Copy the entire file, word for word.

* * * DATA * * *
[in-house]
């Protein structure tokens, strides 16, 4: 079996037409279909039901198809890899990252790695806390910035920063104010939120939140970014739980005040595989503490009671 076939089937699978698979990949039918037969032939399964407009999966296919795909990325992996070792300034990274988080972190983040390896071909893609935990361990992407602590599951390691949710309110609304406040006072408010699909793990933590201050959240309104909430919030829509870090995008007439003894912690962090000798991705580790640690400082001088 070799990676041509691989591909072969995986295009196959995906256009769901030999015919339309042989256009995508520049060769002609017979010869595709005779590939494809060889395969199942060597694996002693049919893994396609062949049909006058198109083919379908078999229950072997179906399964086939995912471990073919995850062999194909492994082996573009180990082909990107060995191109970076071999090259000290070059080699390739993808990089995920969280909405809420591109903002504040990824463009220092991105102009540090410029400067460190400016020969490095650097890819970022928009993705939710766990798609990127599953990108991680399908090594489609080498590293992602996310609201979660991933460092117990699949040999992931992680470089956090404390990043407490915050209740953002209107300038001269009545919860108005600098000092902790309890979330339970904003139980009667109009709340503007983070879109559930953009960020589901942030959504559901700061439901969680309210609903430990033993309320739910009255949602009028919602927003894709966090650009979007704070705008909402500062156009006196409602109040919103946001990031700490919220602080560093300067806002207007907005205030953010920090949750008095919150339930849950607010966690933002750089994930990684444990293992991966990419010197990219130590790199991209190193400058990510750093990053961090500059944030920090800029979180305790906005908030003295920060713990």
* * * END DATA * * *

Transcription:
[in-house]
């Protein structure tokens, strides 16, 4: 079996037409279909039901198809890899990252790695806390910035920063104010939120939140970014739980005040595989503490009671 076939089937699978698979990949039918037969032939399964407009999966296919795909990325992996070792300034990274988080972190983040390896071909893609935990361990992407602590599951390691949710309110609304406040006072408010699909793990933590201050959240309104909430919030829509870090995008007439003894912690962090000798991705580790640690400082001088 070799990676041509691989591909072969995986295009196959995906256009769901030999015919339309042989256009995508520049060769002609017979010869595709005779590939494809060889395969199942060597694996002693049919893994396609062949049909006058198109083919379908078999229950072997179906399964086939995912471990073919995850062999194909492994082996573009180990082909990107060995191109970076071999090259000290070059080699390739993808990089995920969280909405809420591109903002504040990824463009220092991105102009540090410029400067460190400016020969490095650097890819970022928009993705939710766990798609990127599953990108991680399908090594489609080498590293992602996310609201979660991933460092117990699949040999992931992680470089956090404390990043407490915050209740953002209107300038001269009545919860108005600098000092902790309890979330339970904003139980009667109009709340503007983070879109559930953009960020589901942030959504559901700061439901969680309210609903430990033993309320739910009255949602009028919602927003894709966090650009979007704070705008909402500062156009006196409602109040919103946001990031700490919220602080560093300067806002207007907005205030953010920090949750008095919150339930849950607010966690933002750089994930990684444990293992991966990419010197990219130590790199991209190193400058990510750093990053961090500059944030920090800029979180305790906005908030003295920060713990």